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The question of whether P & G has been justified in its investigation of involving the leaking of information to media is a matter that touches ethics and the law. Rightly, it is important for any business organization to protect sensitive and confidential information or data from those who may use it against the company. It is no doubt that handling such issues, organizations would seek ways to prevent such incidences from occurring in the future by finding out the points of weakness in their performances which could promote recurrence. Still, according to its policies, the organization may want to impose a punitive measure against the employees, who contravene the company’s policies. However, when the company seeks to protect its image after having committed ethical misconduct that case is unlawful and ethically unacceptable.
Though stipulations on the privacy of employees differ from one state to another, the employees in the private sector generally have fewer rights than their counterparts in the public sector. The First Amendment of free speech of the American Constitution and the Fourth Amendment are majorly applicable against unreasonable searches and seizures of property by the government. To a large extent, employees stop benefitting from privacy rights when they leave the workplace. Some states provide the constitutional right to the employees in the private sector too. There are limits as to the type and amount of information about its employees that an organization may collect. Such information includes some facts regarding lifestyle, affiliations, sexual preferences, drugs and so on (Conlon, 1997).
Here, the issue at stake is the physical and psychic privacy of employees and the respect for their freedom and autonomy. This, by extension, means that if an organization wishes to be able to obtain certain information about particular employees then the justification of such a pursuit lies on the company. However, when the performance of such an individual is affected profoundly, then the organization may rationally be able to carry an investigation into such behavior (Reference for business).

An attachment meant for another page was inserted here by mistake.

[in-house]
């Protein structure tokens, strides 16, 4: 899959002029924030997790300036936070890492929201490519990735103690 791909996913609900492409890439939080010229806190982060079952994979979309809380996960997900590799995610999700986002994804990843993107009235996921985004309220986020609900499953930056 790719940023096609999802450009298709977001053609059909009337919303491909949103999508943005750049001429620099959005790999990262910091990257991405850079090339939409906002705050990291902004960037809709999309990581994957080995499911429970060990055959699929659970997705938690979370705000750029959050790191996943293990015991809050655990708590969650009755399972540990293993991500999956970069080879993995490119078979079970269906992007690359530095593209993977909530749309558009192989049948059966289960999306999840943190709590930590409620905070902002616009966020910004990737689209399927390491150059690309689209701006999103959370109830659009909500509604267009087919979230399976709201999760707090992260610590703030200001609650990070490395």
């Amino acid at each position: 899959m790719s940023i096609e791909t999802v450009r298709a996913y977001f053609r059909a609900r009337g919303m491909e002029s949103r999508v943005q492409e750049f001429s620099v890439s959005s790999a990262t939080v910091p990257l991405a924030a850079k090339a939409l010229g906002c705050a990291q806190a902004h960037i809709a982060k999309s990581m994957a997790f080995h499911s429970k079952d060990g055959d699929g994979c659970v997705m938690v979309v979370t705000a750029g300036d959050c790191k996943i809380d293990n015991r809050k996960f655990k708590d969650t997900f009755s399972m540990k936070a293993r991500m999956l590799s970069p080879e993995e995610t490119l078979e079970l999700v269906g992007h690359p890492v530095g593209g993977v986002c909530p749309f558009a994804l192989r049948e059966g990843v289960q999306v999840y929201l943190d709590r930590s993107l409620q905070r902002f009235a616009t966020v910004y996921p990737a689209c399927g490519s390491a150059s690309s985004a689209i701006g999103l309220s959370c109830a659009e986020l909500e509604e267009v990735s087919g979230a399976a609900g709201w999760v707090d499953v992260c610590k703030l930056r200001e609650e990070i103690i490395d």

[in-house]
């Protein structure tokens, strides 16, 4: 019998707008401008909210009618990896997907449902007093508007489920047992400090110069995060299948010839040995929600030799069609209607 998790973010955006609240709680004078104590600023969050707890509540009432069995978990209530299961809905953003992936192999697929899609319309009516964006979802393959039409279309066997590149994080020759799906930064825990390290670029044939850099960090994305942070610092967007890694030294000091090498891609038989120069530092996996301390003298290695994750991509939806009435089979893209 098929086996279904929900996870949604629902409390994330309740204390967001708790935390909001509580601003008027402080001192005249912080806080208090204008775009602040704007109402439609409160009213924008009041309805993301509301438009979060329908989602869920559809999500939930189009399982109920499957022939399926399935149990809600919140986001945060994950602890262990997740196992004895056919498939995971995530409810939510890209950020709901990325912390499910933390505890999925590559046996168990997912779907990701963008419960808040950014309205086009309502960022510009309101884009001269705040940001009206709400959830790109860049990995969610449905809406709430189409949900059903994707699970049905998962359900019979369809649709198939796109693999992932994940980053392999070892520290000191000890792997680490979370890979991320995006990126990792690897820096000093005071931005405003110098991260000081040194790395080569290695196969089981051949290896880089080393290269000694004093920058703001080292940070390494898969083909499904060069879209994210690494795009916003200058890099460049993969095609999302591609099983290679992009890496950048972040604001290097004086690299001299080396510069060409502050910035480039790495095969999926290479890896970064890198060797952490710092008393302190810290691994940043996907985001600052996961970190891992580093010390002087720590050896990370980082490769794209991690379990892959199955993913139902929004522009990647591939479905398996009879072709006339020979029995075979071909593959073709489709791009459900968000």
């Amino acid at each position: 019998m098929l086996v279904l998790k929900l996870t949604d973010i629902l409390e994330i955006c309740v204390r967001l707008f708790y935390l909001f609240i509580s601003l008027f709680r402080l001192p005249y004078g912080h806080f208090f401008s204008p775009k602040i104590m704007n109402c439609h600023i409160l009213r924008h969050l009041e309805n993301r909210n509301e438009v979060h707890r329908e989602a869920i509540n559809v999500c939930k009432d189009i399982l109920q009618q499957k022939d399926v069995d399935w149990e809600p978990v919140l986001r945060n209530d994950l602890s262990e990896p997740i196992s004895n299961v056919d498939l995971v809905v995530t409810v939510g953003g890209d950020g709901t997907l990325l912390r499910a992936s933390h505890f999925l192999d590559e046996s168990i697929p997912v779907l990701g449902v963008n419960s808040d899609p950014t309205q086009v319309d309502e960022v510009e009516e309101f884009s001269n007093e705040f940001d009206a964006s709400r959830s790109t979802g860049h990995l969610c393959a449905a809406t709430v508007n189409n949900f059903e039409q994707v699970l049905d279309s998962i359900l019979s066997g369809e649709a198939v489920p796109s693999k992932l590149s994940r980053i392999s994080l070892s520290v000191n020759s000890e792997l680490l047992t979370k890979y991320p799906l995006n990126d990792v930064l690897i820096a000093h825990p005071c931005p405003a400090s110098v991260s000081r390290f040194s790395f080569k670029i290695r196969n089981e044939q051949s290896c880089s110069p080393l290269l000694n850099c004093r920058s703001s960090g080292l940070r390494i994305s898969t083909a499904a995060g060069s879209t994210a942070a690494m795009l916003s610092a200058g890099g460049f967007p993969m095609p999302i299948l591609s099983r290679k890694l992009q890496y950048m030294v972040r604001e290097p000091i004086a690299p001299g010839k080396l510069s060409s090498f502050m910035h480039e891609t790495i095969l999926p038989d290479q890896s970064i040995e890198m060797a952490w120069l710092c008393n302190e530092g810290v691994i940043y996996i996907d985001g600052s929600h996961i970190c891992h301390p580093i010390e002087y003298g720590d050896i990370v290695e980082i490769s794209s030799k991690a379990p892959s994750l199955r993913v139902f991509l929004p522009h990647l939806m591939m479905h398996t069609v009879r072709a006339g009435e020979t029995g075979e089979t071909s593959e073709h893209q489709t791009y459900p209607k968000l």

However, it is a breach of the generous provision of the law, if an organization investigates the telephone conversations of an employee related to another company since monitoring is allowed only among the employees of their own company. Therefore, the fact that the company went ahead to track the calls made by the journalist was unwarranted.
Many employees may have their phone calls regulated without prior warning. However, federal law, which dictates regulation between different states, does not provide monitoring of business-related calls without information or warning. However, for personal calls, the consciousness of federal law would dictate that when it is found out that a call is personal, the monitoring process should be stopped. This also applies to when a call history is being tracked, like in the present case. When the employees are warned to avoid personal calls from particular business numbers or phones, the employee, in that case, would bear responsibility in case calls from such numbers are monitored or tracked (Boatright, 2009 ).
The tracking of the phone calls from the Cincinnati area residents was a gross violation of the rights of the residents. Third-party individuals who are not employees of the company are not to be obliged to provide or give permission to access records of their telephone conversations. In my view, if I did not have any association with a company that attempted to access a record of my telephone conversations, I would consider it a breach of my rights and freedom.
Boatright, J. (2009). Ethics and the conduct of business (6th ed.). Upper Saddle River, NJ: Prentice Hall.